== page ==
Congressional hearings on Islamic Extremism in America begin Thursday morning in front of the House Committee on Homeland Security. Congressman Peter King (R-NY), chair of the committee, called the hearings in order to start a debate over whether American Muslims are doing enough to prevent home-grown terrorism plots. Rep. King has a long history interacting with Muslims who live in his Long Island district and some say his relationship with the Muslim community changed drastically after 9/11. Many complain that singling out one religious group and tying it to extremism is discriminatory.
Robert Kolker, Contributing Editor for New York Magazine, wrote an article this week on the Congressman's relationship with Muslims. Kolker says a rift between King and his constituents was never repaired after he read local reports of mosque members attributing the attacks to Israel.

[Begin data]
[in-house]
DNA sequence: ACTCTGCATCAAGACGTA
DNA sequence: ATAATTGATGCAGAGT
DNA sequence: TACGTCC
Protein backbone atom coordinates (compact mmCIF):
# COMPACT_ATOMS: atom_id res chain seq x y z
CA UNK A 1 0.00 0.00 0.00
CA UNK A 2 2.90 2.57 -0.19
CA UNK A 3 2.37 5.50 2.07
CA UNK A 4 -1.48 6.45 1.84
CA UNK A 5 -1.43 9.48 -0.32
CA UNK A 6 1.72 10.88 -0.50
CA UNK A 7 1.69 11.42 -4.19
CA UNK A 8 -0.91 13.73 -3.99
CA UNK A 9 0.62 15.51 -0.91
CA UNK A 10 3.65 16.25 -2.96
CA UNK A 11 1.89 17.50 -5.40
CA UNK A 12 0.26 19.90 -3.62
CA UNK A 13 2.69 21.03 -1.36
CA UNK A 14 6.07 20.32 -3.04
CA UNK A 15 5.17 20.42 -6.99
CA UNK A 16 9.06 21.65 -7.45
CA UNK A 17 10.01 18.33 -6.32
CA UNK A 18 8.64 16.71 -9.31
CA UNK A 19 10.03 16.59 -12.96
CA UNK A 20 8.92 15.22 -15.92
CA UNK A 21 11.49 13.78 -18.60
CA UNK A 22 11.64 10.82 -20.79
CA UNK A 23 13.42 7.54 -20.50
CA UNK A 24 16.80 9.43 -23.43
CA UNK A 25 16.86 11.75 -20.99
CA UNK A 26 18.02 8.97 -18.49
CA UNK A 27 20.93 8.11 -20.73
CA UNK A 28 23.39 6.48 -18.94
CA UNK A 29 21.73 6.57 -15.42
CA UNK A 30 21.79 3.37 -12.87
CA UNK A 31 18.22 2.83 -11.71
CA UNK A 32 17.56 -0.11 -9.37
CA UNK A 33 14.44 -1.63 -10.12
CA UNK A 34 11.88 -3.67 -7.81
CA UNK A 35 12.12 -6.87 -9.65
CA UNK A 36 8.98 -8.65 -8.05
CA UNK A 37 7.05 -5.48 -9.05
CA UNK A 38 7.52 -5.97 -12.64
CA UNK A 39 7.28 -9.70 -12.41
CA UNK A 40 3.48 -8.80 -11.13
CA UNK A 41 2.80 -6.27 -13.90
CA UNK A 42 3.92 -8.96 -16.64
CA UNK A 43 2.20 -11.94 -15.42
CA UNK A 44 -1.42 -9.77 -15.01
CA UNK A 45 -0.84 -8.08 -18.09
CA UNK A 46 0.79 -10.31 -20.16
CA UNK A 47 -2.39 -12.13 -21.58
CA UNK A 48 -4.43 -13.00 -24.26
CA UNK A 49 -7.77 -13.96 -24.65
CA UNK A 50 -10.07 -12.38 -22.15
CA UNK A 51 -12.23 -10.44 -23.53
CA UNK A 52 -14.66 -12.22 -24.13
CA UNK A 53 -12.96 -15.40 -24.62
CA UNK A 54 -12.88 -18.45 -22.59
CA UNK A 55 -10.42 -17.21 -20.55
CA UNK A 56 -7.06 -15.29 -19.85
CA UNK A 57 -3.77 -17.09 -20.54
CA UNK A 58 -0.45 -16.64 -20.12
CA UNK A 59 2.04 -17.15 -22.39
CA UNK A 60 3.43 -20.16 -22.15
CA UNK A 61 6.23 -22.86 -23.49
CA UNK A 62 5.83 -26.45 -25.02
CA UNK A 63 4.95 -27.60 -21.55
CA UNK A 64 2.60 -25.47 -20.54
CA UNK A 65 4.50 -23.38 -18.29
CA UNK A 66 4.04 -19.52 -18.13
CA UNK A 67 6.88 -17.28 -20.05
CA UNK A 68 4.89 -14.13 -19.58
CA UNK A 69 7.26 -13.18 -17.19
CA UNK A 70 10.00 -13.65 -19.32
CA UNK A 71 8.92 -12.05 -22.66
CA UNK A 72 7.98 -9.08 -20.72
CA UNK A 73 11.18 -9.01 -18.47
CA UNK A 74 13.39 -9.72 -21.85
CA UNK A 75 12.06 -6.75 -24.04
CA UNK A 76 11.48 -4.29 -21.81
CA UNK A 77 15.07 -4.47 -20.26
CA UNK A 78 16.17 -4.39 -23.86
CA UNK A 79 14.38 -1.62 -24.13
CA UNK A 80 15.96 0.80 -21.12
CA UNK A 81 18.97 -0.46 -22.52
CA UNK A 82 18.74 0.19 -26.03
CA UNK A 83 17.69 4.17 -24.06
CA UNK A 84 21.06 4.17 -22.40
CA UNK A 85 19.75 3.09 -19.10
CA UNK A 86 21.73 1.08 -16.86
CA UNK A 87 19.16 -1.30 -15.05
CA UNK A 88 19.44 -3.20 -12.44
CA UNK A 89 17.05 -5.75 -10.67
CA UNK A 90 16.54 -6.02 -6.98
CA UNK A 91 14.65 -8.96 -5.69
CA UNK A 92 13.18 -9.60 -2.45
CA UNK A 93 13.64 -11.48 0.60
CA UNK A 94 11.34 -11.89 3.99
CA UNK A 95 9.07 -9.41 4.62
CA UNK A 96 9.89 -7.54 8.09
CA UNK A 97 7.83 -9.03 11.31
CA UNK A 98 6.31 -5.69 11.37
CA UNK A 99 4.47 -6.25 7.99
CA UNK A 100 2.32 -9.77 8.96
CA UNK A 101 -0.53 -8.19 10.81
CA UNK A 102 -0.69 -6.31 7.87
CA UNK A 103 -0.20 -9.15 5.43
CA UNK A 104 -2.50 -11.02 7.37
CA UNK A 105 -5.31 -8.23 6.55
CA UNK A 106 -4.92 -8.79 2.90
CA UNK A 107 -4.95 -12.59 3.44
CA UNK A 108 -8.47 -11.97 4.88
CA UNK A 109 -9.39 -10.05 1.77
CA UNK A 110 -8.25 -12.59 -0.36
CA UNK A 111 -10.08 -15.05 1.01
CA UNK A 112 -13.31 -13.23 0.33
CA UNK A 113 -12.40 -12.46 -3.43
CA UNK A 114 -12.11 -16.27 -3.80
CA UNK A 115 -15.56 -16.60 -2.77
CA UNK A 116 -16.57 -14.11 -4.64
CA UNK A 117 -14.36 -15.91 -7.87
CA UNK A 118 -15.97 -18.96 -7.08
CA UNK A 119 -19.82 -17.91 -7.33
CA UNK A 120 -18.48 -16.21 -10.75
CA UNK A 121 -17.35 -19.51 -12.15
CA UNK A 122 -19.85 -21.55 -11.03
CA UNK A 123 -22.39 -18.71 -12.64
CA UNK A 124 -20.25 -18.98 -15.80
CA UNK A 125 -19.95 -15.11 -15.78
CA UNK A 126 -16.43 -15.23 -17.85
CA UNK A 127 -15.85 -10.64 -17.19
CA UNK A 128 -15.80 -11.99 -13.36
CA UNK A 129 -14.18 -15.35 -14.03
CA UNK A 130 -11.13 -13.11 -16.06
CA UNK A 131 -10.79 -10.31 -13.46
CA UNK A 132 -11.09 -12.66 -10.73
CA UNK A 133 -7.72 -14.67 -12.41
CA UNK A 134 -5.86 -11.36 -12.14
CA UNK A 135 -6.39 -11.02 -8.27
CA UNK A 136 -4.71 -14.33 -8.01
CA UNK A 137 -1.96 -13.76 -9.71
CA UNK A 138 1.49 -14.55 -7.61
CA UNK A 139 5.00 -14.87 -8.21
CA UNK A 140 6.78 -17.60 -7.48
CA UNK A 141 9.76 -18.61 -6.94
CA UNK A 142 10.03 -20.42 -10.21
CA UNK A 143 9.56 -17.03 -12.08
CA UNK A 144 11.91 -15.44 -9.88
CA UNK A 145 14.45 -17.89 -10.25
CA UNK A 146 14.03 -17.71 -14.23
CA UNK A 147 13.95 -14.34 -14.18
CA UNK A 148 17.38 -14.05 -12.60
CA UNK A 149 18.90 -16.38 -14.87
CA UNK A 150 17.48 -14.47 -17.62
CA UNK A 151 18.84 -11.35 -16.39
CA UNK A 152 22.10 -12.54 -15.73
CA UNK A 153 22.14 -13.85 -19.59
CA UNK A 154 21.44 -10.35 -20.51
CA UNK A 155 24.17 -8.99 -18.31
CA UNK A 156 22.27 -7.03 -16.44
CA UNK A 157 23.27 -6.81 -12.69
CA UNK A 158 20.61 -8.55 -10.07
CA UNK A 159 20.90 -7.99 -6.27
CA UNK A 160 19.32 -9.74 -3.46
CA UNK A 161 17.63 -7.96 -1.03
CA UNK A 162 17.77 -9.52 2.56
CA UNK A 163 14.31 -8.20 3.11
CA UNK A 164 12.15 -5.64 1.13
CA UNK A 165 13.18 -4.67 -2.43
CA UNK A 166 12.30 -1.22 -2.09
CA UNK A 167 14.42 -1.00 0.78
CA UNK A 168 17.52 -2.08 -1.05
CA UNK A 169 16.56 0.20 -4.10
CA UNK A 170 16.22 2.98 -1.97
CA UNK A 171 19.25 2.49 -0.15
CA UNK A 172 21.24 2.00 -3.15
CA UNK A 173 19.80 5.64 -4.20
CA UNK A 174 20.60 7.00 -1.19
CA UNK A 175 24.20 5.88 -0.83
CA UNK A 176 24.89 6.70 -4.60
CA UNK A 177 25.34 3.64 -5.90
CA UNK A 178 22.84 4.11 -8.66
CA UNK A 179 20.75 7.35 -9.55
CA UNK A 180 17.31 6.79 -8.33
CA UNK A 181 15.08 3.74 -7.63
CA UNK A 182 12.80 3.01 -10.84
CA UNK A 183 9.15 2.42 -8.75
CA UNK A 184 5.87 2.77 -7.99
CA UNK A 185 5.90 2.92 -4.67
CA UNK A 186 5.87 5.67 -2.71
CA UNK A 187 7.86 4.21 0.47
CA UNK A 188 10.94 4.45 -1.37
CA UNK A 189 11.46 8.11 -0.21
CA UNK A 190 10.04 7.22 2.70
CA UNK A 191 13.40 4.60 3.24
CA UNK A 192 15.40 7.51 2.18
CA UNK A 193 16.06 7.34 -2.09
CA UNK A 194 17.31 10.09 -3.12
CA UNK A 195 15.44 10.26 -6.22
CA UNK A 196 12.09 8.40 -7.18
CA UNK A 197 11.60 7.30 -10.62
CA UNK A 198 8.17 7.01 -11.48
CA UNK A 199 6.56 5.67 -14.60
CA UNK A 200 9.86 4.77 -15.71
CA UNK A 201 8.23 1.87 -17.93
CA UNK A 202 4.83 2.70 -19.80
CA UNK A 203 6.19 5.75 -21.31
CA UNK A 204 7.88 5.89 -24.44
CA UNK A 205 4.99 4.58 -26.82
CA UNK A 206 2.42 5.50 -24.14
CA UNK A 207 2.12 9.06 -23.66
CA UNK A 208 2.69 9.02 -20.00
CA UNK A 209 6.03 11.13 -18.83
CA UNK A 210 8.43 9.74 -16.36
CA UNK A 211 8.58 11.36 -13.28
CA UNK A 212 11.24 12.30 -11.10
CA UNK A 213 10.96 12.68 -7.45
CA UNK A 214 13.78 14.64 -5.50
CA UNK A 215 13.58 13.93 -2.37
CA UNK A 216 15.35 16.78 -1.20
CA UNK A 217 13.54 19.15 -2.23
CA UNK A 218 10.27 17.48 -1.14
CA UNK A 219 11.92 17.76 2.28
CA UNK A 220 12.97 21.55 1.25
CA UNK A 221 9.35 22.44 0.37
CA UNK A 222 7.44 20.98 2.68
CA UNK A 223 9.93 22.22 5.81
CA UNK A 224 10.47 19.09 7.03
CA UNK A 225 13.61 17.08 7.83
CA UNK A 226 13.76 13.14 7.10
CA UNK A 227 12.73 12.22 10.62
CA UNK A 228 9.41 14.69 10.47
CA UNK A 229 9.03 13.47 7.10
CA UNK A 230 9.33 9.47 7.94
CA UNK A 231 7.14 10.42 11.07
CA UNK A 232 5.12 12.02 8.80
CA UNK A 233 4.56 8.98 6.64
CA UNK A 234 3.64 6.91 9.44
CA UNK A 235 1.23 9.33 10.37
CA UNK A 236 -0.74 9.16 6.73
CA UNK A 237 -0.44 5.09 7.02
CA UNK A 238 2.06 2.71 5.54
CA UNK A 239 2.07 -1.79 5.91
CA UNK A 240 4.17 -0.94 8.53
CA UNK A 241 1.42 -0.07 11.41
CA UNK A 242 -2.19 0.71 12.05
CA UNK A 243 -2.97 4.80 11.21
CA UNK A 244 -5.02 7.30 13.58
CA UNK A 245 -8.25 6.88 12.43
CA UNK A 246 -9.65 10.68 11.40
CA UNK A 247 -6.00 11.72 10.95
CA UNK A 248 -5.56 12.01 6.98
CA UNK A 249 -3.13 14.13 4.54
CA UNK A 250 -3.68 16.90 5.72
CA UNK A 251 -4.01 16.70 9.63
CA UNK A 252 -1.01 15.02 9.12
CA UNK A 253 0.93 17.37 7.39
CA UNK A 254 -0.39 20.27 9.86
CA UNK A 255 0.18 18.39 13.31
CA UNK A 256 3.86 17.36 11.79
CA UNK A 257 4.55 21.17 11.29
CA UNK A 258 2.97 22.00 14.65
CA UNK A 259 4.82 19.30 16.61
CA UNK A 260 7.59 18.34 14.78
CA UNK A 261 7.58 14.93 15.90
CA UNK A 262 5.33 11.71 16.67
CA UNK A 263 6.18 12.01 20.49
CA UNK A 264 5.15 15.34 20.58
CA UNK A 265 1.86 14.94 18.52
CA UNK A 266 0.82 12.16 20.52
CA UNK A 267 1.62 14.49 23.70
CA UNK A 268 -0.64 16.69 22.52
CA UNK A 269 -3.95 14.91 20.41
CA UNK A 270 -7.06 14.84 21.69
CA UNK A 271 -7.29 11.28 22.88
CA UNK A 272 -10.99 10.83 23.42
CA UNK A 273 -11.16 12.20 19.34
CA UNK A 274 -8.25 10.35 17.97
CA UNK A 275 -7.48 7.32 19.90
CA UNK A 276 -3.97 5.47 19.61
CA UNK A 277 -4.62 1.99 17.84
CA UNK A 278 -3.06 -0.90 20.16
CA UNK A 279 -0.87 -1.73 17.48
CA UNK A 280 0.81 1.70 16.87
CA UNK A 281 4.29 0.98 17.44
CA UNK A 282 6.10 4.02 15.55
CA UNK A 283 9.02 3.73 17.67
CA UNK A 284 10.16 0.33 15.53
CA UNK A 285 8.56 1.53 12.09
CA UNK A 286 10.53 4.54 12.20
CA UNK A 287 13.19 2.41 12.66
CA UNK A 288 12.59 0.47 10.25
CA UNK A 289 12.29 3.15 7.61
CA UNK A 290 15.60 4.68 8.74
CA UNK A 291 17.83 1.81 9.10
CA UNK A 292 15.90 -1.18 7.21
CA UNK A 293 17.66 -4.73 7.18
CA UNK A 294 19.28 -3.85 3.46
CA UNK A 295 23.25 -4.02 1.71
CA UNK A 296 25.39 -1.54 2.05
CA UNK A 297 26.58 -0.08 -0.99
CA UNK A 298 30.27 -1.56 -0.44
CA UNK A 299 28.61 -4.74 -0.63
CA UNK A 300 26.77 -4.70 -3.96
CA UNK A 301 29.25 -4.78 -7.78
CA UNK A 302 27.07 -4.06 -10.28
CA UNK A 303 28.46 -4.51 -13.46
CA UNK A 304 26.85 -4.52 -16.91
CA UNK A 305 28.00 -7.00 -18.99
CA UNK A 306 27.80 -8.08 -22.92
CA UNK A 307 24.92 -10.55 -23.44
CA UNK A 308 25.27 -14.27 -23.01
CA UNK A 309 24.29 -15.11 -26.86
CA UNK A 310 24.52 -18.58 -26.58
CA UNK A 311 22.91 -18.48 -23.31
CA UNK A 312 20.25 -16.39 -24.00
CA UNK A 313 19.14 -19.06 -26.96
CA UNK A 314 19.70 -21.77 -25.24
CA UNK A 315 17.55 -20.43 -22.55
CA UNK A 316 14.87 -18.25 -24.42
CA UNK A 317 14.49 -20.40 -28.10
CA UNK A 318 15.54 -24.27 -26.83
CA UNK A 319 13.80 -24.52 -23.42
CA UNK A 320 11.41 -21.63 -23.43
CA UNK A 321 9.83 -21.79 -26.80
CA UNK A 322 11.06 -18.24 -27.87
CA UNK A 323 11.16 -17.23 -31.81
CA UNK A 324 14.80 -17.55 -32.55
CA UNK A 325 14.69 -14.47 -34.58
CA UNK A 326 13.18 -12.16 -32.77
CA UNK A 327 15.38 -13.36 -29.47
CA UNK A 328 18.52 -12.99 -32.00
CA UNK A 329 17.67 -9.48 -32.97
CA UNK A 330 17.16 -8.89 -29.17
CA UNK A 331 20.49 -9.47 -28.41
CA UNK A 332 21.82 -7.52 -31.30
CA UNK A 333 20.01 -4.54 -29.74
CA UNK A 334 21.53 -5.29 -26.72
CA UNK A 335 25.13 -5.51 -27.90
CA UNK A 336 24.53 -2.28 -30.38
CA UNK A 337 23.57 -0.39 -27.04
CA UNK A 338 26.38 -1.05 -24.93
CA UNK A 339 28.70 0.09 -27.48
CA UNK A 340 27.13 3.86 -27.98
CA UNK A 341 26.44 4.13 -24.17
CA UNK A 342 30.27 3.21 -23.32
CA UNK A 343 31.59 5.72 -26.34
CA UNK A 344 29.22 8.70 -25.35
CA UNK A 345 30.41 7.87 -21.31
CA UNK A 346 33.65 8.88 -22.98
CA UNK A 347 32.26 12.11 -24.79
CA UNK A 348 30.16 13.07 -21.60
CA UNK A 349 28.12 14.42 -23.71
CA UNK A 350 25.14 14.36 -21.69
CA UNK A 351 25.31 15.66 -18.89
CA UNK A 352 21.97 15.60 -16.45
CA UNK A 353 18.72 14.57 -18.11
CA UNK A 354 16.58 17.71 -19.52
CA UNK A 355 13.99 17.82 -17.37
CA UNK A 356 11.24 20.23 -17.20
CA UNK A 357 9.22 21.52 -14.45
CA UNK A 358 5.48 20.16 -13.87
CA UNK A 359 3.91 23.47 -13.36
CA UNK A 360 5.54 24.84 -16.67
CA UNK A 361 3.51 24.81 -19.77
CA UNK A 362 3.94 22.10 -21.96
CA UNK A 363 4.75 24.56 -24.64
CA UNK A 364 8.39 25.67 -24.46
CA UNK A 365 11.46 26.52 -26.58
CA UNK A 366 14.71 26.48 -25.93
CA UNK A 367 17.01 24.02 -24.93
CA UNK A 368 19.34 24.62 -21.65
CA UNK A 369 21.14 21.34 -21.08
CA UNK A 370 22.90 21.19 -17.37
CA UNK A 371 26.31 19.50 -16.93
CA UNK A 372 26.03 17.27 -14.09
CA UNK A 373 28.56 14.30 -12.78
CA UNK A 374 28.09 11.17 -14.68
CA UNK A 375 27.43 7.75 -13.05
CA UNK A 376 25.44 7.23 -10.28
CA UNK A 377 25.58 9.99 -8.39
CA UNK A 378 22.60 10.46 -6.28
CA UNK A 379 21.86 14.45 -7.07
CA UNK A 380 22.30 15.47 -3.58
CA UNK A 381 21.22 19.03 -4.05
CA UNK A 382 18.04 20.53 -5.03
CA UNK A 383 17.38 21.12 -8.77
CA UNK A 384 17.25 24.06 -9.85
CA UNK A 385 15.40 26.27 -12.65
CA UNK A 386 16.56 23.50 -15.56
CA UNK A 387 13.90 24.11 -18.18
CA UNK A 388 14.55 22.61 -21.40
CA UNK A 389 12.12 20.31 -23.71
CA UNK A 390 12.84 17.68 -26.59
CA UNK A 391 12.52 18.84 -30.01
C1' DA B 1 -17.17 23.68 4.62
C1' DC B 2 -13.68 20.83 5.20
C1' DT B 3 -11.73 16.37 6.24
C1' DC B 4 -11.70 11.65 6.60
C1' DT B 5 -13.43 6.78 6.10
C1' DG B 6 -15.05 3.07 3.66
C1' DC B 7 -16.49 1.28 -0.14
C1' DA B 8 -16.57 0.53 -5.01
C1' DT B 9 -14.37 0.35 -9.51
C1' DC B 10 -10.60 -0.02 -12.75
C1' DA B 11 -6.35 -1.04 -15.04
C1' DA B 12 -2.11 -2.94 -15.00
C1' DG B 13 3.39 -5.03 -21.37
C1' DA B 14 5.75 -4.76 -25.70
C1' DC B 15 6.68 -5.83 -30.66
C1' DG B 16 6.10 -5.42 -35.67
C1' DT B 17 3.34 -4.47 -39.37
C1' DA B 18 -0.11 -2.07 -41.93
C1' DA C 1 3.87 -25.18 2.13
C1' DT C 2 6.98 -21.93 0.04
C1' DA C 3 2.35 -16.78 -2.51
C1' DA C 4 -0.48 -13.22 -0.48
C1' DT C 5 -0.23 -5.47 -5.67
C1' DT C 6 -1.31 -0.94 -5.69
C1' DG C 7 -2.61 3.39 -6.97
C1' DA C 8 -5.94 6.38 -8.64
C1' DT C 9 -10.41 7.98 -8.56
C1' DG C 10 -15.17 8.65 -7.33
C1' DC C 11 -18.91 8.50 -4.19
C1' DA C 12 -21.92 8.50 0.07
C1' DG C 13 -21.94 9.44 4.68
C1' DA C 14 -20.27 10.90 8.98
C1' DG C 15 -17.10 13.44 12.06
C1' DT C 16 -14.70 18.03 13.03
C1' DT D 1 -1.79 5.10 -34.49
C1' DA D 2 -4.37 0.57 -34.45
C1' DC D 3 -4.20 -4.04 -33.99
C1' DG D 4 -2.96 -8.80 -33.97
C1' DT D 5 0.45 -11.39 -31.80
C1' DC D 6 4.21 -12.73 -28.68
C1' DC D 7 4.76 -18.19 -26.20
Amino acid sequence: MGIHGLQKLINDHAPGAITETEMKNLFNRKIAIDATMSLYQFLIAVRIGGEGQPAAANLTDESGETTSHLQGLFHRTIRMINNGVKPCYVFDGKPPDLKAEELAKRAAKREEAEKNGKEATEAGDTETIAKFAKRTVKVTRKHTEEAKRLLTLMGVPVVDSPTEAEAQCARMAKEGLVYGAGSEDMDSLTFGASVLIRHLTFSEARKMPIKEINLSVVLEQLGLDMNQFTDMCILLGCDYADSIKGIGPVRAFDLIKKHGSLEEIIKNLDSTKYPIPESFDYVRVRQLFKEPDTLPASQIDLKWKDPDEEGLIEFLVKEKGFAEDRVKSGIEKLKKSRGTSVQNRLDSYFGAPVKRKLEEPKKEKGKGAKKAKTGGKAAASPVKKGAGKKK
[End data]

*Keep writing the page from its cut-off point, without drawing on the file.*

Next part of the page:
Dr. Faroque Khan, former chief of medicine at Nassau Medical Center and member of the board of trustees at the Long Island Mosque had grown to be a friend of King's during the 1990s and had fund raising parties for the politician. He says after the 9/11 attacks their relationship died.